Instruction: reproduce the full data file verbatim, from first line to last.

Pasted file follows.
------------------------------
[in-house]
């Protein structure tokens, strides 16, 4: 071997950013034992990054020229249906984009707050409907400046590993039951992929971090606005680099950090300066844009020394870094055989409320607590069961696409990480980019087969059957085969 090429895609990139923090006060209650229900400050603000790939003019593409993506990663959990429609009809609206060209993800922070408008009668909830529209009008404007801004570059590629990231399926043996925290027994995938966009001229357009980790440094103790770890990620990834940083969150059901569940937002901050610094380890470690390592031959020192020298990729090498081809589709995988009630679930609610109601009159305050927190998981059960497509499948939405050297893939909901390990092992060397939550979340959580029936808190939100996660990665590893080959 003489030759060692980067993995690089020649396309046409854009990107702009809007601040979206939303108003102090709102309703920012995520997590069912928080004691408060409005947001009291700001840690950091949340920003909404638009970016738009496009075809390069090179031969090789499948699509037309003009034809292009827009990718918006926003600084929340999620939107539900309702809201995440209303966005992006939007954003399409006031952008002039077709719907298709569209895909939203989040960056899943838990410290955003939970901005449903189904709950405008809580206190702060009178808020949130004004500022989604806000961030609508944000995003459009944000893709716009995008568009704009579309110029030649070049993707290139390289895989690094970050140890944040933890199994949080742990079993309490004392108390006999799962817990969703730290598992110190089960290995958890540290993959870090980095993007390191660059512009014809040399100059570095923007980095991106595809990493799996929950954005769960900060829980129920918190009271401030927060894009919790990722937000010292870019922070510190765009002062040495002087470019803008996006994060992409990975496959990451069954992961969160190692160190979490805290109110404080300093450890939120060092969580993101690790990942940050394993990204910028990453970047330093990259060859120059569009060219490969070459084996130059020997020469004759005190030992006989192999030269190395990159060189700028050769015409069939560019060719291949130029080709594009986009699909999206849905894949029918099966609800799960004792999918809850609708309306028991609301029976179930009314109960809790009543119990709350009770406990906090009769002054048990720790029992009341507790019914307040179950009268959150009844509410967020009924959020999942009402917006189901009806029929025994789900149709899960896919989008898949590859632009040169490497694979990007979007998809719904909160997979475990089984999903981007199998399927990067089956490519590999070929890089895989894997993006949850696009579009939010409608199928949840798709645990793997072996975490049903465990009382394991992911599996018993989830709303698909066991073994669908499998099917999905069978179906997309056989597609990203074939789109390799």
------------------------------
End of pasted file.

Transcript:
[in-house]
């Protein structure tokens, strides 16, 4: 071997950013034992990054020229249906984009707050409907400046590993039951992929971090606005680099950090300066844009020394870094055989409320607590069961696409990480980019087969059957085969 090429895609990139923090006060209650229900400050603000790939003019593409993506990663959990429609009809609206060209993800922070408008009668909830529209009008404007801004570059590629990231399926043996925290027994995938966009001229357009980790440094103790770890990620990834940083969150059901569940937002901050610094380890470690390592031959020192020298990729090498081809589709995988009630679930609610109601009159305050927190998981059960497509499948939405050297893939909901390990092992060397939550979340959580029936808190939100996660990665590893080959 003489030759060692980067993995690089020649396309046409854009990107702009809007601040979206939303108003102090709102309703920012995520997590069912928080004691408060409005947001009291700001840690950091949340920003909404638009970016738009496009075809390069090179031969090789499948699509037309003009034809292009827009990718918006926003600084929340999620939107539900309702809201995440209303966005992006939007954003399409006031952008002039077709719907298709569209895909939203989040960056899943838990410290955003939970901005449903189904709950405008809580206190702060009178808020949130004004500022989604806000961030609508944000995003459009944000893709716009995008568009704009579309110029030649070049993707290139390289895989690094970050140890944040933890199994949080742990079993309490004392108390006999799962817990969703730290598992110190089960290995958890540290993959870090980095993007390191660059512009014809040399100059570095923007980095991106595809990493799996929950954005769960900060829980129920918190009271401030927060894009919790990722937000010292870019922070510190765009002062040495002087470019803008996006994060992409990975496959990451069954992961969160190692160190979490805290109110404080300093450890939120060092969580993101690790990942940050394993990204910028990453970047330093990259060859120059569009060219490969070459084996130059020997020469004759005190030992006989192999030269190395990159060189700028050769015409069939560019060719291949130029080709594009986009699909999206849905894949029918099966609800799960004792999918809850609708309306028991609301029976179930009314109960809790009543119990709350009770406990906090009769002054048990720790029992009341507790019914307040179950009268959150009844509410967020009924959020999942009402917006189901009806029929025994789900149709899960896919989008898949590859632009040169490497694979990007979007998809719904909160997979475990089984999903981007199998399927990067089956490519590999070929890089895989894997993006949850696009579009939010409608199928949840798709645990793997072996975490049903465990009382394991992911599996018993989830709303698909066991073994669908499998099917999905069978179906997309056989597609990203074939789109390799």